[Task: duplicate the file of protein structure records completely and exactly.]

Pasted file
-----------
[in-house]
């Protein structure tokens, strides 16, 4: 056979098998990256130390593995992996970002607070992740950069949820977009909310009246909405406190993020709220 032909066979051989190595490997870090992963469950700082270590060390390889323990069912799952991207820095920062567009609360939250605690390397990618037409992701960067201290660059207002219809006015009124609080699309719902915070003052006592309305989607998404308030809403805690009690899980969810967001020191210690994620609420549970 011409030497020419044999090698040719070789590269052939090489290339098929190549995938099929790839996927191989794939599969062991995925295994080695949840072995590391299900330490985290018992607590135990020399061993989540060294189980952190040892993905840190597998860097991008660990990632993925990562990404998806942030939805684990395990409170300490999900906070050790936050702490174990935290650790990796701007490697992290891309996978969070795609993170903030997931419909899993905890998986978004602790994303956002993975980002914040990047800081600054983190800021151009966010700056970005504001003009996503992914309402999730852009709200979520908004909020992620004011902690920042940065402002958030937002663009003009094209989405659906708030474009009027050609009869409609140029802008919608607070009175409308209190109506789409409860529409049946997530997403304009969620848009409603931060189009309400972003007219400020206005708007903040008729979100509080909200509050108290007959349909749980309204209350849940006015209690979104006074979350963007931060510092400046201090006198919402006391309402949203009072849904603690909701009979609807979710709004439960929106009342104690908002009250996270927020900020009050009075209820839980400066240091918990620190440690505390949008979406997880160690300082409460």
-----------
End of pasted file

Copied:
[in-house]
């Protein structure tokens, strides 16, 4: 056979098998990256130390593995992996970002607070992740950069949820977009909310009246909405406190993020709220 032909066979051989190595490997870090992963469950700082270590060390390889323990069912799952991207820095920062567009609360939250605690390397990618037409992701960067201290660059207002219809006015009124609080699309719902915070003052006592309305989607998404308030809403805690009690899980969810967001020191210690994620609420549970 011409030497020419044999090698040719070789590269052939090489290339098929190549995938099929790839996927191989794939599969062991995925295994080695949840072995590391299900330490985290018992607590135990020399061993989540060294189980952190040892993905840190597998860097991008660990990632993925990562990404998806942030939805684990395990409170300490999900906070050790936050702490174990935290650790990796701007490697992290891309996978969070795609993170903030997931419909899993905890998986978004602790994303956002993975980002914040990047800081600054983190800021151009966010700056970005504001003009996503992914309402999730852009709200979520908004909020992620004011902690920042940065402002958030937002663009003009094209989405659906708030474009009027050609009869409609140029802008919608607070009175409308209190109506789409409860529409049946997530997403304009969620848009409603931060189009309400972003007219400020206005708007903040008729979100509080909200509050108290007959349909749980309204209350849940006015209690979104006074979350963007931060510092400046201090006198919402006391309402949203009072849904603690909701009979609807979710709004439960929106009342104690908002009250996270927020900020009050009075209820839980400066240091918990620190440690505390949008979406997880160690300082409460």